Newspaper article The Christian Science Monitor

Zimbabwe Threatens to Shut Down Newspapers over WikiLeaks

Newspaper article The Christian Science Monitor

Zimbabwe Threatens to Shut Down Newspapers over WikiLeaks

Article excerpt

Papers like the Daily News that ran excerpts of US diplomatic cables leaked by the whistleblower website WikiLeaks could be shut down, Zimbabwe's information minister Webster Shamu said Tuesday.

The Zimbabwe government is threatening to shut down "private and foreign" news media organizations that it says are "abusing their journalistic privileges by denouncing the country and its leadership."

The threat comes just days after the release of new US diplomatic cables by the whistleblower website WikiLeaks revealed widening rifts within the country's dominant party, ZANU-PF.

The warning was delivered by Media, Information, and Publicity Minister Webster Shamu, who alleged in the state-controlled media Tuesday that private and foreign press were denigrating the country's leadership, including President Robert Mugabe and his family.

"We are not against criticism," Mr. Shamu said, but "they are forcing us to take measures and they must stand warned."

"Of late, these media houses and pirate radio stations have intensified their vitriolic attacks and the use of hate language on the person of His Excellency, the President and the party in a well calculated move aimed at influencing the results of the forthcoming elections," Shamu said. "In other words, the execution of the regime change agenda has been intensified."

Leaked cables irk officials

Shamu's remarks come after a number of independent newspapers in Zimbabwe published stories about the latest release of confidential US diplomatic cables by WikiLeaks. In the leaked cables, US diplomats in the US embassy in Harare reported on conversations with several members of President Mugabe's inner circle, including Reserve Bank of Zimbabwe governor Gideon Gono and Professor Jonathan Moyo, a senior if somewhat independent member of the politburo of the ZANU-PF.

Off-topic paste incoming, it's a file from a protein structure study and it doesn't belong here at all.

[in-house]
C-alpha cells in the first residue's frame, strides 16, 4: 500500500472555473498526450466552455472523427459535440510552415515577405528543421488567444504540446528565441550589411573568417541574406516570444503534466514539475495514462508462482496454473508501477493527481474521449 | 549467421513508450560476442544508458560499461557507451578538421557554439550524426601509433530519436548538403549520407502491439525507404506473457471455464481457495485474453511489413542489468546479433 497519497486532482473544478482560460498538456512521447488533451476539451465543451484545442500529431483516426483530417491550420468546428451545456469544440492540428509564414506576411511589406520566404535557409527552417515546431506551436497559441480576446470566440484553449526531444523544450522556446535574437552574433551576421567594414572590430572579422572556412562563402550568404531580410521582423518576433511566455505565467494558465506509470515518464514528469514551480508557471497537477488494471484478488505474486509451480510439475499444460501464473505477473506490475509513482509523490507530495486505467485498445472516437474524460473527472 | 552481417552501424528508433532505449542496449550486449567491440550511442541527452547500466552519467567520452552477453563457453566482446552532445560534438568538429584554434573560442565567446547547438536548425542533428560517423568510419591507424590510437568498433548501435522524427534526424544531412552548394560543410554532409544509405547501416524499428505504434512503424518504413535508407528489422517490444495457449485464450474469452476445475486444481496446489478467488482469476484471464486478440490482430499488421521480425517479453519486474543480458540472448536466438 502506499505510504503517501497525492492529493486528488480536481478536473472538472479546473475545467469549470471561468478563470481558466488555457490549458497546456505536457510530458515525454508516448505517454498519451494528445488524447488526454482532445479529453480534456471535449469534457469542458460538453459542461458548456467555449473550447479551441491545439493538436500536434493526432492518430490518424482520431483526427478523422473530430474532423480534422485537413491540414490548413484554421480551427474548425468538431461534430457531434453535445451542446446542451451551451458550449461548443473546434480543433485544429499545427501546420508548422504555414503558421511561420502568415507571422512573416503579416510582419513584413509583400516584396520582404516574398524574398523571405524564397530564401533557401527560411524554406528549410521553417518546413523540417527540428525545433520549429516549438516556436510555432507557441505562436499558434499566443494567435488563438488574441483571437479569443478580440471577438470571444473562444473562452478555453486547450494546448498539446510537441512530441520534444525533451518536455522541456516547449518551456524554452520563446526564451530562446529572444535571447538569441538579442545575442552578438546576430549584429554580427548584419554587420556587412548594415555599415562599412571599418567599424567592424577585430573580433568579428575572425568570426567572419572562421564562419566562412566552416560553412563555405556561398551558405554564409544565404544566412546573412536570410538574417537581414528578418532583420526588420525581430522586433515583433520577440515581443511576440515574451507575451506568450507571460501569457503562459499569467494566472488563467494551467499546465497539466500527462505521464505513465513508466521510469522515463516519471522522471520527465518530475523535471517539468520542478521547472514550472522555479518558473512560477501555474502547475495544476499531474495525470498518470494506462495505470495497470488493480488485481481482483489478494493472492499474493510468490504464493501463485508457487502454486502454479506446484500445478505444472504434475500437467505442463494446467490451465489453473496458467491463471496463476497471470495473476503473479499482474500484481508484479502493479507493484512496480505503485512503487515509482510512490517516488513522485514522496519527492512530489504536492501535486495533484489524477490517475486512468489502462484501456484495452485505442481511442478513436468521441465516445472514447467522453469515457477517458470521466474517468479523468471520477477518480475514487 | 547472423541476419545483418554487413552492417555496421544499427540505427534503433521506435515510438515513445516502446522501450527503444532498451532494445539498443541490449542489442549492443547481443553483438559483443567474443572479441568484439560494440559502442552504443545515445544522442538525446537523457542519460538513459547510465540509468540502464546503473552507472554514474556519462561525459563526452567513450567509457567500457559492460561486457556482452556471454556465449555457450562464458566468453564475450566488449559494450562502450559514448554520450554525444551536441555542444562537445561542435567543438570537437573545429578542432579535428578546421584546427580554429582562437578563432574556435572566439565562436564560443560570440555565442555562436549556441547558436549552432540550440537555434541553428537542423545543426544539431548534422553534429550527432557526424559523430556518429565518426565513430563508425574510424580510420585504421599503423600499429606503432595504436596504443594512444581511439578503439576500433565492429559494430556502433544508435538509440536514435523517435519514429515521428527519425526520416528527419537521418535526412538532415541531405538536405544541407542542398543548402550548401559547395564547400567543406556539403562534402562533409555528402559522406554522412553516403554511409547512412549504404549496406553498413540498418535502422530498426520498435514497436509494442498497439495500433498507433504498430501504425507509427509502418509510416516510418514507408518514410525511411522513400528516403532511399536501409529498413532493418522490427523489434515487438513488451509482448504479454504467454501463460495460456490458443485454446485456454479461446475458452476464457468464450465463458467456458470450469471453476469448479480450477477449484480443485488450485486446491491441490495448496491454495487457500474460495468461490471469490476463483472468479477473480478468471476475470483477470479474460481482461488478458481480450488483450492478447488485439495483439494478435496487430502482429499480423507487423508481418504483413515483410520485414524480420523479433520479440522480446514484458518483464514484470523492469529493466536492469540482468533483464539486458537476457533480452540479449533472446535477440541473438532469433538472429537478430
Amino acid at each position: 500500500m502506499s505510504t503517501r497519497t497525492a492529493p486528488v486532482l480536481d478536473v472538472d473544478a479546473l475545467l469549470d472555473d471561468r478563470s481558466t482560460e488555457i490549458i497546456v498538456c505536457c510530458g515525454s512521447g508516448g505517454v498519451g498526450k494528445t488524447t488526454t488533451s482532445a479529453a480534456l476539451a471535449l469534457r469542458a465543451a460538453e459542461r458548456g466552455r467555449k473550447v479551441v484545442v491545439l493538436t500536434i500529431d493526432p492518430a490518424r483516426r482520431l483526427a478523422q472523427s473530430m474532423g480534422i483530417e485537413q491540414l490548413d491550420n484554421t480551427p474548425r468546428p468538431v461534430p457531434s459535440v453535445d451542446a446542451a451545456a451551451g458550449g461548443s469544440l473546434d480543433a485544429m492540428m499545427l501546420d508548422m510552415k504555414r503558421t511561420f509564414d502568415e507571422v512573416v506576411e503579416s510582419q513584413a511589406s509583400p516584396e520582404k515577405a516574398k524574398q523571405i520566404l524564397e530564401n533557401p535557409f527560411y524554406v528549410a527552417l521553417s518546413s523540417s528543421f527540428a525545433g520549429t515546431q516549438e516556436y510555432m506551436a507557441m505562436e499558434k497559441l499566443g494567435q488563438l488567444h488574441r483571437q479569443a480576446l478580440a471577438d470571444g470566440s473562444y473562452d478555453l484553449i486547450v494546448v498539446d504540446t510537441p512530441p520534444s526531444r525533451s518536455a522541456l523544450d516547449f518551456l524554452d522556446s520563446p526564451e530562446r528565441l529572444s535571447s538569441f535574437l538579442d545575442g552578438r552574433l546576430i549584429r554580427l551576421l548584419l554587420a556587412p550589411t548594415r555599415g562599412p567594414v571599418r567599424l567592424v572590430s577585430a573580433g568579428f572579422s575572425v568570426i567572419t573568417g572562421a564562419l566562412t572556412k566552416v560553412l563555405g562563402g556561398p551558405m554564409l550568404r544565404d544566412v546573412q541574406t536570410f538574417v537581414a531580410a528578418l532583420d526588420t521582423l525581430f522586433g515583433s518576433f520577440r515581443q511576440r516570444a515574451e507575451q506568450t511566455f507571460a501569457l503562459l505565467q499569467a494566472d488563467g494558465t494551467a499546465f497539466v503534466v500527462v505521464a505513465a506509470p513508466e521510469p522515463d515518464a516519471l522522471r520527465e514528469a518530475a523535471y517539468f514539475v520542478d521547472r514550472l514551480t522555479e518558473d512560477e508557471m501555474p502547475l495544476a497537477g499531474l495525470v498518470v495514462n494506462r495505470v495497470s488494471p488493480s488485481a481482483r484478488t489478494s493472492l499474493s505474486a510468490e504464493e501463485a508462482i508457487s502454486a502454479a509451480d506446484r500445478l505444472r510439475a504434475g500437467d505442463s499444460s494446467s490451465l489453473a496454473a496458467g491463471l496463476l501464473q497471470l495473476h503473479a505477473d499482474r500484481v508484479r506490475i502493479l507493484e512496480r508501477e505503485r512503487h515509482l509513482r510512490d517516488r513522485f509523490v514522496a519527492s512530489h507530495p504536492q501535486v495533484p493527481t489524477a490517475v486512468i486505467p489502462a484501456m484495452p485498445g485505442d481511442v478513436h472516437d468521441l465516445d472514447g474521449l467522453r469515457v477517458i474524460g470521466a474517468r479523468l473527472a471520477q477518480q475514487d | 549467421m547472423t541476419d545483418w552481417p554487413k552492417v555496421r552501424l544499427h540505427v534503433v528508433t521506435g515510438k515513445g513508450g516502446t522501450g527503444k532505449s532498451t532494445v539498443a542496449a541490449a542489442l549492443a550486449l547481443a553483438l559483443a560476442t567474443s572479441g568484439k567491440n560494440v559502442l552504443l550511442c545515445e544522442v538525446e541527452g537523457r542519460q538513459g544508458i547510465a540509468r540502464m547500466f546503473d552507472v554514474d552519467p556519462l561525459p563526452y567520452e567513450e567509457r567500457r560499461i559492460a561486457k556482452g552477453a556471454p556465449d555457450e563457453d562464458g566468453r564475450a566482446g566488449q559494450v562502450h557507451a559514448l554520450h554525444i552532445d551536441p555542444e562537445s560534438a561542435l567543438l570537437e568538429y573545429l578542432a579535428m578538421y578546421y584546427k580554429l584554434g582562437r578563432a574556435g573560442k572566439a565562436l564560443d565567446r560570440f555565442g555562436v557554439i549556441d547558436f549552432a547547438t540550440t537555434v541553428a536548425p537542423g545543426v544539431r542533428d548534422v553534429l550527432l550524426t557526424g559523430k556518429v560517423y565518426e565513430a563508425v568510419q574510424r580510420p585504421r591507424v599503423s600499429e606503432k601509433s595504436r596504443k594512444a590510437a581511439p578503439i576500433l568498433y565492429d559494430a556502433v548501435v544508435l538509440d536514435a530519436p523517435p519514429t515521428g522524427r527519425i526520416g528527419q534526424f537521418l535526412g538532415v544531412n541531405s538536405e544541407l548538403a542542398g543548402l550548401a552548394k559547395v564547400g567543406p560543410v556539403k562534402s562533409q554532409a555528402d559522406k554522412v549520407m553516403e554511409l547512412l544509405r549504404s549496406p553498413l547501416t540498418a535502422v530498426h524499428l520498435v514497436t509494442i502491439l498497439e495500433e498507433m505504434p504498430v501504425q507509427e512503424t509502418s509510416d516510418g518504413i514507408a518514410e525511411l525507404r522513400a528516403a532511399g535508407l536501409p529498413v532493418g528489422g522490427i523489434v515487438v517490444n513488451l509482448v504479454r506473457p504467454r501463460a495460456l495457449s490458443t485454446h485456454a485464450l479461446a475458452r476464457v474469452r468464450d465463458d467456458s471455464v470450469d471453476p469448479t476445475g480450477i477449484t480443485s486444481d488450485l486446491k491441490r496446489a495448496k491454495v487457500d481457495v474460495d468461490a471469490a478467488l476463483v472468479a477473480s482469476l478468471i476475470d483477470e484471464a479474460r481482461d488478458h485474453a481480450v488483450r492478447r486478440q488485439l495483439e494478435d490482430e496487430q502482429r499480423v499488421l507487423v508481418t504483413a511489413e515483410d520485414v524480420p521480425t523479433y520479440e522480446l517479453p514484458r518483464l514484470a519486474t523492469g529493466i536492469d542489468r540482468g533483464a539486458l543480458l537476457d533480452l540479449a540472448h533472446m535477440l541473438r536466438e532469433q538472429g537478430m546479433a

The fiery response by Shamu could be an indication of how seriously ZANU-PF leaders take the cables and their potential to disrupt the fragile coalition government in Zimbabwe, which includes members of Mugabe's ZANU-PF as well as top members of the two main opposition parties, both of them factions of the Movement for Democratic Change (MDC).

Zimbabwe is expected to hold national elections sometime next year, and thus, any talk of disunity within the ZANU-PF, rumors of Mugabe's ill health, or signs of sparring within the ZANU-PF to succeed Mugabe if he died or stepped down would almost certainly be unwelcome.

Using rhetoric often deployed against ZANU-PF's political rivals, the MDC, Shamu blamed the latest leaks on the West, and defended his government's rights to shut down news organizations in the name of Zimbabwe's national security.

"The hypocrisy of the West, particularly Britain and America, in regard to press freedom should be exposed," Shamu said. "These two countries have got some of the most Draconian media laws on earth, which severely restrict media freedom under the guise of protecting their national security. …

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